July 19, 2023
Jamie Kennedy, AVC 2024, traveled to Sheshatshiu in 2023 as one of the student participants on the Chinook Project. As part of the experience, the students craft various pieces of reflective writing. In this piece, Jamie writes about several meaningful interactions in the clinic.
As with any trip, there tends to be bumps along the way. Our trip certainly began with some. When we arrived at the airport, the group was eager to get to Sheshatshiu, Labrador and start setting up the clinic. We shared our feelings of nervousness and excitement over dinner at one of the airport restaurants. However, just as we were finishing our meal, we were notified that our flight was cancelled and rescheduled for the following evening.
Our group, along with the other passengers from our flight, waited outside for a shuttle to the nearby hotel. Everyone began chatting, initially about our shared frustrations, but then about our plans in Labrador. We explained the Chinook Project’s purpose and that we were headed to Sheshatshiu to provide the community with veterinary care. It turns out that the gentleman we were talking with was a retired veterinarian himself. This was one of several moments throughout the week that I felt we were in the exact place we were meant to be, and that everything would work out.
We finally arrived in the community, set up our temporary clinic, and had a successful first few days of meeting the kind people in in the community and caring for their animals. It was definitely an interesting experience trying to find our rhythm on the first and second day, but by the third day we had a good handle on things. Our team worked really well together. Throughout the week, we were fortunate to have support from a handful of wonderful, local volunteers. One evening, my classmate and I were getting a dog prepped for surgery and one of the volunteers came over and began asking questions. We said we would be happy to have them watch, and we explained everything we were doing from inserting the intravenous catheter to intubating the animal with an endotracheal tube to keep their airway open. We chatted about the patient and about veterinary medicine in general, and through this conversation we learned they too had a dream of one day becoming a veterinarian.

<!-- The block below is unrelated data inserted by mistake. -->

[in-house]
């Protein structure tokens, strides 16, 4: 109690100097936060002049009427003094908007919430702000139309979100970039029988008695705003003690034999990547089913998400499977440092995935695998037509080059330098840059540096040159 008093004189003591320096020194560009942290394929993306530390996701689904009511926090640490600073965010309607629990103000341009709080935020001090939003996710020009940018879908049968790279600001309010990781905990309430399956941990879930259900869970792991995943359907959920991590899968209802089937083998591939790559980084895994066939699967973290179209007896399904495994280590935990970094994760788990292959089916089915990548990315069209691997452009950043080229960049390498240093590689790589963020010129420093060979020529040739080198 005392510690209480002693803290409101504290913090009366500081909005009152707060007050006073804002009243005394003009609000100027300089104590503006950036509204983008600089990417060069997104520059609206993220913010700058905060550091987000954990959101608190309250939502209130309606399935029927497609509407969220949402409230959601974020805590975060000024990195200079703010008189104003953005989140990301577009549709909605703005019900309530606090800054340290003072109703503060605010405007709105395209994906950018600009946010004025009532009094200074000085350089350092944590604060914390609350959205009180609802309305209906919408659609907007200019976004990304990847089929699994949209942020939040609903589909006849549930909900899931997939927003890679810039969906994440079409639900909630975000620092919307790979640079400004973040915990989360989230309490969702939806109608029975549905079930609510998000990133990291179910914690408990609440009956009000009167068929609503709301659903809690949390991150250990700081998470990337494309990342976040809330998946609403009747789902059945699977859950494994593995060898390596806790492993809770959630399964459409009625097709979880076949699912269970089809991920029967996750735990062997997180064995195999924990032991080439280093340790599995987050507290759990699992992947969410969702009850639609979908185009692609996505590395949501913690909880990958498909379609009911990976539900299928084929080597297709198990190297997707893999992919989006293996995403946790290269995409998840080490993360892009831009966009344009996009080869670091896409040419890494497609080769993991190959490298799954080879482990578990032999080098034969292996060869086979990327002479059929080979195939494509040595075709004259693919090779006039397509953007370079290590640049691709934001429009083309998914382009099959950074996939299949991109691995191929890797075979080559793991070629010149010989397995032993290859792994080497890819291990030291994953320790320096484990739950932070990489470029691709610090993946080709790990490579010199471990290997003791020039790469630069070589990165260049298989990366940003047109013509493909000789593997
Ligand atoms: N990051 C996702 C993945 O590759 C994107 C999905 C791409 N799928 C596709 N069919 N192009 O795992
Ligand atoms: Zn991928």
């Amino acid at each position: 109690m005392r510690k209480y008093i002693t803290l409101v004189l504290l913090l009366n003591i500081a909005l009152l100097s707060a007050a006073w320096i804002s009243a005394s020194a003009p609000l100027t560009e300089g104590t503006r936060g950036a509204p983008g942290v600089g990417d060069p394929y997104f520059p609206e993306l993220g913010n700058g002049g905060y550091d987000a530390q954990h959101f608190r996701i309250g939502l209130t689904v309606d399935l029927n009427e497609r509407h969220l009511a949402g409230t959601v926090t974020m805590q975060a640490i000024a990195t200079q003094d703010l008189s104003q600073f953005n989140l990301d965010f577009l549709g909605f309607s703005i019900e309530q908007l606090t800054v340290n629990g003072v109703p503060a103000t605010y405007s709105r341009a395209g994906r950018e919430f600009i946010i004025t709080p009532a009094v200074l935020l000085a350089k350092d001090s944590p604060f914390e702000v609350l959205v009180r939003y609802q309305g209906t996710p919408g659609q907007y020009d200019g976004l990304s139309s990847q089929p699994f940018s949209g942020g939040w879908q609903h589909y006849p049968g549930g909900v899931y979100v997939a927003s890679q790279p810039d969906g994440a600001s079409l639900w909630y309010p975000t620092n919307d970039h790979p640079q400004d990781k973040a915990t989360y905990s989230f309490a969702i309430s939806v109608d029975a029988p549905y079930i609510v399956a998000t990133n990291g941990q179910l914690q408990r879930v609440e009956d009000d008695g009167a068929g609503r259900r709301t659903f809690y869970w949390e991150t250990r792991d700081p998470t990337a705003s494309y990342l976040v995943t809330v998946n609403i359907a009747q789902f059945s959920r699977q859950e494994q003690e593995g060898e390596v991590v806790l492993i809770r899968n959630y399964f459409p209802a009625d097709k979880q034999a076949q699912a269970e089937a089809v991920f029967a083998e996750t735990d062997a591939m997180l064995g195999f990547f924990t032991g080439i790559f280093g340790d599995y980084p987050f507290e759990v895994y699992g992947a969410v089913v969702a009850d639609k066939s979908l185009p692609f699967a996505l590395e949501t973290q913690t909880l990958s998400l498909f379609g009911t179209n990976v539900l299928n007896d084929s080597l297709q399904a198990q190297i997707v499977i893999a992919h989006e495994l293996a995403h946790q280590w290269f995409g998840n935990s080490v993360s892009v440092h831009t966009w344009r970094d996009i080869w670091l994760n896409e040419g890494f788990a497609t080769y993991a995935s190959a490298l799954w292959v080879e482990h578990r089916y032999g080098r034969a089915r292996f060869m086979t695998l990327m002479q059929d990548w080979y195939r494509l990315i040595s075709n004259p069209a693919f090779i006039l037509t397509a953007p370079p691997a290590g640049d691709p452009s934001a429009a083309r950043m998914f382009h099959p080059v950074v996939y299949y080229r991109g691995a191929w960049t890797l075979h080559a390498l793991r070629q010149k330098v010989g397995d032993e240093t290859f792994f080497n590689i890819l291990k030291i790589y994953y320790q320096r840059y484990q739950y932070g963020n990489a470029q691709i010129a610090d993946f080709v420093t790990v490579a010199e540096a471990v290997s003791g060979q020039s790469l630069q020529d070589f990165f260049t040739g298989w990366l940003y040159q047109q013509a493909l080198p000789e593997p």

Our last full clinic day was a busy one. As a team we completed 17 surgeries and saw many animals for medicine appointments. At one point I was sitting with three dogs while they woke up from their procedures. As I was checking their vitals, brushing their coats and cleaning their ears, two young girls came in with their dad and puppy for vaccines and deworming. One of the girls was incredibly sweet and interested in what I was doing. She told her dad she wanted to work with animals, so I invited her over to listen to the dog’s heart with my stethoscope. I placed the bell of the stethoscope on the dog where I could hear the heartbeat and then passed her the ear pieces. This was a deep chested dog, so the heartbeat was more difficult to hear. She smiled while listening and then I asked if she would like to hear her own heart, to which she nodded yes. I showed her where to place the stethoscope, and when she heard it her face lit up. Seeing her excitement reminded me of how lucky I am that I get to do this every day.
This trip was one that I will never forget. We were able to help 150 dogs, and the ones I interacted with have truly made lasting impressions. Although, on top of all the animal care, it is the moments like the ones I mentioned above that grounded me throughout this experience. These brief, but meaningful interactions were little reminders that I was exactly where I was supposed to be, doing what I love with like-minded people. I am looking forward to being a part of more opportunities like this one, helping animals, meeting new people, learning about different cultures, and inspiring others to follow their dreams as I am mine.